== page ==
Over the past year, Indonesia’s largest Muslim organisation, Nahdlatul Ulama (NU), has embarked on a project to promote its vision of inclusive and peaceful Islam to Indonesia and the world. Through Islam Nusantara, or “Islam of the Archipelago”, Nahdlatul Ulama believes it can offer a counter-narrative to the rigid and violent ideology of the Islamic State of Iraq and the Levant (ISIL).
Islam Nusantara was the theme of Nahdlatul Ulama’s 33rd national conference, or muktamar, in August last year. But the muktamar failed to agree on what exactly was meant by Islam Nusantara, and it has remained a contentious concept among NU members. Outright rejection of the concept from some members and disagreements even among supporters led the Nahdlatul Ulama Central Board (PBNU) to hold a discussion last week with its East Java branch to better articulate the concept.
Just as the discussion was wrapping up, I received a text message from Afifuddin Muhajir, an Islamic leader from Situbondo in East Java. “So-called Islam Nusantara cannot transcend shari’a,” he said. “Not all Islamic teaching can be ‘Indonesianised’.” The fact that such a message came from Kiai Afif, who has a reputation for flexibility, demonstrated that NU had serious unfinished business to address.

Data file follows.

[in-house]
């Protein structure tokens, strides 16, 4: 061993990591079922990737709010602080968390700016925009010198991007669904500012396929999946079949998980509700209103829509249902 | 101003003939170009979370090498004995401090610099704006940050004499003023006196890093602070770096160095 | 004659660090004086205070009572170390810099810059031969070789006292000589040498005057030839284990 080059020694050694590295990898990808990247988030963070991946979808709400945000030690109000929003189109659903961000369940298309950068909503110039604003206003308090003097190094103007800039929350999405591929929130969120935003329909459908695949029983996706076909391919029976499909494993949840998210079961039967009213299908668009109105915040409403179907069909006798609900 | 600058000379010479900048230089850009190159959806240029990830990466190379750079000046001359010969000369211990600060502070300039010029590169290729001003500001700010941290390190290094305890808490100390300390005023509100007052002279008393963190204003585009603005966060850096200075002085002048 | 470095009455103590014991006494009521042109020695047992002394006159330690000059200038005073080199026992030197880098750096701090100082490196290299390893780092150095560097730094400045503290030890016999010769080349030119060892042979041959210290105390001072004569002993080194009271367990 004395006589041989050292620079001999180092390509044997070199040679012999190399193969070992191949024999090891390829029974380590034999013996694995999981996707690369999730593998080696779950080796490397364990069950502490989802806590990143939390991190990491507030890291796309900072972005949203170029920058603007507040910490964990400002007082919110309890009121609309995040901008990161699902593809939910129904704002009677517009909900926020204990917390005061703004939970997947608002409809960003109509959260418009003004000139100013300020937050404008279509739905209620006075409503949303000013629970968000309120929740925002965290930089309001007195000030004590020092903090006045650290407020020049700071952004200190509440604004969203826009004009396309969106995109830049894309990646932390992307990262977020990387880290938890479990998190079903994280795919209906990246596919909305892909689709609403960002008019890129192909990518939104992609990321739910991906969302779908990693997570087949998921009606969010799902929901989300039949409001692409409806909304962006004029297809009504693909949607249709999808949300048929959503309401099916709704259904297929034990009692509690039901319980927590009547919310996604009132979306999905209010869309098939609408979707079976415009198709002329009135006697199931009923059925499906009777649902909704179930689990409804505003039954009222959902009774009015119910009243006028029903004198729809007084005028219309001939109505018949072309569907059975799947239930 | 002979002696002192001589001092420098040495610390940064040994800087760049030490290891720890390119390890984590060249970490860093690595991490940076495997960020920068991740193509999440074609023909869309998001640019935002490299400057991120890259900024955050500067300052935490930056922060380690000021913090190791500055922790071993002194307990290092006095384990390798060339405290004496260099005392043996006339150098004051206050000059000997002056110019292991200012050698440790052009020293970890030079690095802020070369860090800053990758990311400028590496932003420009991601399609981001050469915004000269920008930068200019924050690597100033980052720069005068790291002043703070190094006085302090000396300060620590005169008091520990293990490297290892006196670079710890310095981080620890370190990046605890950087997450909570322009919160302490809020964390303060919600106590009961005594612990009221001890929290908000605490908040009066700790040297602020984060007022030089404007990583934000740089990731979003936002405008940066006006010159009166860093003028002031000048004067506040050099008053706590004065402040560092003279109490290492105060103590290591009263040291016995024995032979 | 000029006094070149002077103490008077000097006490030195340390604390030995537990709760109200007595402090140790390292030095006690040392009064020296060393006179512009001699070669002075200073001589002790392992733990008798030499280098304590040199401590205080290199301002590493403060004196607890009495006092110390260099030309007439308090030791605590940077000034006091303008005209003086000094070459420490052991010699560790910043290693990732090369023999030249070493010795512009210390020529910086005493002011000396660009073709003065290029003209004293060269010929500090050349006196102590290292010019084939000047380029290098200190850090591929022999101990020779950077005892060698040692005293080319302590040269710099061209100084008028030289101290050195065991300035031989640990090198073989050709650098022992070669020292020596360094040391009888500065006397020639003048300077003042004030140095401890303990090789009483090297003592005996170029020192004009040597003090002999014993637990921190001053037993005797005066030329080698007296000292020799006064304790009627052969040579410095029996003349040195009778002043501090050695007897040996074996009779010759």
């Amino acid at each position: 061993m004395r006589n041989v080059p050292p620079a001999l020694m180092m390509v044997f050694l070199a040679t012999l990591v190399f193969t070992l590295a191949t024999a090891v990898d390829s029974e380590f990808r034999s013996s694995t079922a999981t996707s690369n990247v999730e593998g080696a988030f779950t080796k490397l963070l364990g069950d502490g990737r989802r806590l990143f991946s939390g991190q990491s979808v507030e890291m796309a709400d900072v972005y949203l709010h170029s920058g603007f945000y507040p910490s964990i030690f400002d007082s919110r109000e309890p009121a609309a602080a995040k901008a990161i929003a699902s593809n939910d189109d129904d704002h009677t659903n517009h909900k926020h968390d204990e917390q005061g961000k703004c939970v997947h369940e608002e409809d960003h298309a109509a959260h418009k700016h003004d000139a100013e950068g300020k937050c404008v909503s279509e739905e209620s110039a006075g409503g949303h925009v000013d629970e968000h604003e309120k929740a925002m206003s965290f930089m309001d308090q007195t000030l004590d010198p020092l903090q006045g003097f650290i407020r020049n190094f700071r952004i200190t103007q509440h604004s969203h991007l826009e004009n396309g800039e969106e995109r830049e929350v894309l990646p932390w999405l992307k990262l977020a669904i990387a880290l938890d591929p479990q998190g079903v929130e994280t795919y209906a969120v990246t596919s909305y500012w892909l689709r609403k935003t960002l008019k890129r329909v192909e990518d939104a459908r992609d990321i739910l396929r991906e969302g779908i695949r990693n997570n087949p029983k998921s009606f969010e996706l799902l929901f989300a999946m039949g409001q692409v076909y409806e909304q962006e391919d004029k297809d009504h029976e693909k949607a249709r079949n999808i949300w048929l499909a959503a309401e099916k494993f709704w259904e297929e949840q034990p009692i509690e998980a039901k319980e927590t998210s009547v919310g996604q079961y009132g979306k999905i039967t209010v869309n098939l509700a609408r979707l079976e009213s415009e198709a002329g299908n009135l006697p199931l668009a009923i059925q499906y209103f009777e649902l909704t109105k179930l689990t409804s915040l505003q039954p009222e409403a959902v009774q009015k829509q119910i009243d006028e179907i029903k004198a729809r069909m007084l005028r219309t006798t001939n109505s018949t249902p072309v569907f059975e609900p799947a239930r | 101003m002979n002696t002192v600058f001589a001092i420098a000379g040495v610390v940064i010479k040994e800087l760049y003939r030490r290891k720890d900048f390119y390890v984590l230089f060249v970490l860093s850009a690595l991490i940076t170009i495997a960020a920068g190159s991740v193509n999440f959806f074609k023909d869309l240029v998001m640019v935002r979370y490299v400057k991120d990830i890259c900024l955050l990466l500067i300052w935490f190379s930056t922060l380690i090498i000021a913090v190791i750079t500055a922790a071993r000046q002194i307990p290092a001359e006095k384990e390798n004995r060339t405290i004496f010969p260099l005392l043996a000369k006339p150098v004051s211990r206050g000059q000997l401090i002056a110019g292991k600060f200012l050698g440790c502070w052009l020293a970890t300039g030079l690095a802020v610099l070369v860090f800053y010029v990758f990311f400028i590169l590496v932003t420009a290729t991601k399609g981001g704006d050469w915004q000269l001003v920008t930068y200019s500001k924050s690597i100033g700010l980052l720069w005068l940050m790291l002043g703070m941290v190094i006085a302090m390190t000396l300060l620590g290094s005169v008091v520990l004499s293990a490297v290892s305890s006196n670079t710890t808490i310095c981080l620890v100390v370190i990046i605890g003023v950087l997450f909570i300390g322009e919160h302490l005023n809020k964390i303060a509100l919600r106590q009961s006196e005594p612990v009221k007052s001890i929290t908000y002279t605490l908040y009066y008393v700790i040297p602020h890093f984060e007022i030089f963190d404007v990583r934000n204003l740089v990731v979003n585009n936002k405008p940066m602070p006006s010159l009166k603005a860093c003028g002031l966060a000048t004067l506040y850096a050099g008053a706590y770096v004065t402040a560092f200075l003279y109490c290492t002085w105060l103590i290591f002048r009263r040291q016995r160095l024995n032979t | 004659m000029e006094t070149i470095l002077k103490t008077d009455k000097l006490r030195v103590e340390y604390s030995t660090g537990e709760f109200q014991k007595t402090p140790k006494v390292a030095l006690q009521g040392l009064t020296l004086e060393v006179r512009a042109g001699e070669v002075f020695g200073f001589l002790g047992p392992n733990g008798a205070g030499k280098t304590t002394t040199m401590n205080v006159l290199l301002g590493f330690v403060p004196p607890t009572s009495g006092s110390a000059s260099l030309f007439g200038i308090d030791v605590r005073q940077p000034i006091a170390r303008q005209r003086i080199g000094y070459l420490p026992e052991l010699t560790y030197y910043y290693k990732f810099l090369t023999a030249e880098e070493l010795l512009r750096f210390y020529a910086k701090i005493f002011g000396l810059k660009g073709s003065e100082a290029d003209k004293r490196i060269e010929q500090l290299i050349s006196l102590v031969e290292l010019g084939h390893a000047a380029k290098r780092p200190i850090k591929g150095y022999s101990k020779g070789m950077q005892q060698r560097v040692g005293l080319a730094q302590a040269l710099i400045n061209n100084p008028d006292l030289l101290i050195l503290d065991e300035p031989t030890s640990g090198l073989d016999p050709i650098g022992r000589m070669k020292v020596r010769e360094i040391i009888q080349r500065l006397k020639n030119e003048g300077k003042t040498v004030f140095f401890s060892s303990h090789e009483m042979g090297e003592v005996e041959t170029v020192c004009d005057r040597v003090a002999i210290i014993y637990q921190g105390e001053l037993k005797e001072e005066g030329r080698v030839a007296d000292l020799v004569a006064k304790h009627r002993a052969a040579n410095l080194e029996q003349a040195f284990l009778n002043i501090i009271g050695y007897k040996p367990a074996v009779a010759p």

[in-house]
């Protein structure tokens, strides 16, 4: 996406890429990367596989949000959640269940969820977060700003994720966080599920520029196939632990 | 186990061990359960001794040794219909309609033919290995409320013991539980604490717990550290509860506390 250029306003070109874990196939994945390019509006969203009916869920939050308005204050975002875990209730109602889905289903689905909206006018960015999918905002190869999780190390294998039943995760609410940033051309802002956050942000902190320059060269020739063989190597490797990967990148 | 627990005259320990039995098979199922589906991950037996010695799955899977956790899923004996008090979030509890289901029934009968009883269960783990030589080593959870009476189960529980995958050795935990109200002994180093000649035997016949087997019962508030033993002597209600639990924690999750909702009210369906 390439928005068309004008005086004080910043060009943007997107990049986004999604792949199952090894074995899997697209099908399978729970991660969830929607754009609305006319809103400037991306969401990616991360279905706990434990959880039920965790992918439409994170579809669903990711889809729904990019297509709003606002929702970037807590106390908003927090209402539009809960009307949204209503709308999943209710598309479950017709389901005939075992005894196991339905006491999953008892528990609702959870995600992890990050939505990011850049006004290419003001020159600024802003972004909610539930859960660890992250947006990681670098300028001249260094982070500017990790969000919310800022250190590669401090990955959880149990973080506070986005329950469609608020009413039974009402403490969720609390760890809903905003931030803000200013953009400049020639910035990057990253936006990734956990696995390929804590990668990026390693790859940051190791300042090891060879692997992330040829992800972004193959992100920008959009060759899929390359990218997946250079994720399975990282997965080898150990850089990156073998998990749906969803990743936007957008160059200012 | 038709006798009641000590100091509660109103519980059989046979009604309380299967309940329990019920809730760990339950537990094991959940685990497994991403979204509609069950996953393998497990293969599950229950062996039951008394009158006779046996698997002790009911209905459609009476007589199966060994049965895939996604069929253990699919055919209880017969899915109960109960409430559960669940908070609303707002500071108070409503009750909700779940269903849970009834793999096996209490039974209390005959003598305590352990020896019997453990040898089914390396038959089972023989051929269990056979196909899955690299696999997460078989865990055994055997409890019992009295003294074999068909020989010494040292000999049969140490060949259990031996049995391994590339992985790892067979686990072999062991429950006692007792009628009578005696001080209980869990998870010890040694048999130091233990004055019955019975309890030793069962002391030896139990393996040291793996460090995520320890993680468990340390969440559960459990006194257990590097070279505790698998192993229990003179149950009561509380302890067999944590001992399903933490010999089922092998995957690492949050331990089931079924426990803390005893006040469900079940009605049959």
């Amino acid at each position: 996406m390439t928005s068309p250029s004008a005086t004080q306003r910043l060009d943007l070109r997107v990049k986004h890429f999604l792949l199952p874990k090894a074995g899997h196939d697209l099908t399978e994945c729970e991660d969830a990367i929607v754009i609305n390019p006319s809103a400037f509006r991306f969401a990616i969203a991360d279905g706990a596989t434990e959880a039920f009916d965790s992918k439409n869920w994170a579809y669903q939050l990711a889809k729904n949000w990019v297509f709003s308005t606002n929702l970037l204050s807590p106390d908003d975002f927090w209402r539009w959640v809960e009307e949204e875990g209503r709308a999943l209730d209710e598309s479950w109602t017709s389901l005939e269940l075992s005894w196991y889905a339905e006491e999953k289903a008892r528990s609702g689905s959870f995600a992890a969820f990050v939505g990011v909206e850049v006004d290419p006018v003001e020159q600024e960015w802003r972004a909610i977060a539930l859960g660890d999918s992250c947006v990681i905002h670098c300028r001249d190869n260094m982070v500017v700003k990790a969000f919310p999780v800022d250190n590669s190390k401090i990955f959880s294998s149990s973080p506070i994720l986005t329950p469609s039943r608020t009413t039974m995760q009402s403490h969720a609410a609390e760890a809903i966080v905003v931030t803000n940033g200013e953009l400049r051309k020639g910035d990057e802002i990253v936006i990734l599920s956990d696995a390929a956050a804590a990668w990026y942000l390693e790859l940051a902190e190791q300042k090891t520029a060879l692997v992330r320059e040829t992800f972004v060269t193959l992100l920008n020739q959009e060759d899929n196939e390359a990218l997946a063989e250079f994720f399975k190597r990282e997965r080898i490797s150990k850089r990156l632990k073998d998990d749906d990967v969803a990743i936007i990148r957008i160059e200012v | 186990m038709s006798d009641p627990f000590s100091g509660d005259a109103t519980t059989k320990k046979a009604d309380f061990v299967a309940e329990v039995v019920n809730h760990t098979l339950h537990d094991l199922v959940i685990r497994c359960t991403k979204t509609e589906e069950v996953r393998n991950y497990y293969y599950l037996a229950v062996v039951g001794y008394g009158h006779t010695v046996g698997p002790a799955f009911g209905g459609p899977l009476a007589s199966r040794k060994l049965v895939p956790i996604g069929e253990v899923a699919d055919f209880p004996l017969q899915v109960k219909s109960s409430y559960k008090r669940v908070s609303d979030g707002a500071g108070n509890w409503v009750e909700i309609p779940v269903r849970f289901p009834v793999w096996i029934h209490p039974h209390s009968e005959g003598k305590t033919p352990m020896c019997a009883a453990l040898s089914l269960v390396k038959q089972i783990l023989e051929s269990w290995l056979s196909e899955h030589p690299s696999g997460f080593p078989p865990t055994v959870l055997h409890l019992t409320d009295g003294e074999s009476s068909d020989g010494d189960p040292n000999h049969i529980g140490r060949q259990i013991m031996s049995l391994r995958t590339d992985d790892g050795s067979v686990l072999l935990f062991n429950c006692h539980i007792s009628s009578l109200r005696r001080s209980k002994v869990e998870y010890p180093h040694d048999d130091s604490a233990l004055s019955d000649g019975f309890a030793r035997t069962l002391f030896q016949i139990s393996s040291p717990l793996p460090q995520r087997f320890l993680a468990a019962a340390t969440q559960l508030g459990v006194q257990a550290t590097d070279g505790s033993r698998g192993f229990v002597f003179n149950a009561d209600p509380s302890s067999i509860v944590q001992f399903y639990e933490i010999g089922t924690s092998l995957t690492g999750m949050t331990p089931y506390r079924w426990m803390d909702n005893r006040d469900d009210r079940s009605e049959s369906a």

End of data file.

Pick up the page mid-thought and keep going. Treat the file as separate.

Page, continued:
The dispute between supporters and opponents of Islam Nusantara really boils down to the classic debate about Islam and culture in Indonesia. Has Javanese culture been Islamised so that practices that conflicted with shari’a were modified to better reflect Islamic teaching? Or has Javanese culture infiltrated the rituals of Islam, so that the expression and practice of Islam in Java is different to the “pure” Islam practiced in Saudi Arabia?
Opponents contend that Islam Nusantara seeks to legitimise cultural practices that are at odds with the teachings of Islam, while supporters say that it is an inclusive Islam tolerant of local culture. For example, opponents view the Kejawen tradition (a syncretic Javanese tradition that incorporates elements of Islam, animism, Hinduism and Buddhism) as deviant, while supporters see it as an example of Indonesia’s rich cultural practice and worthy of appreciation.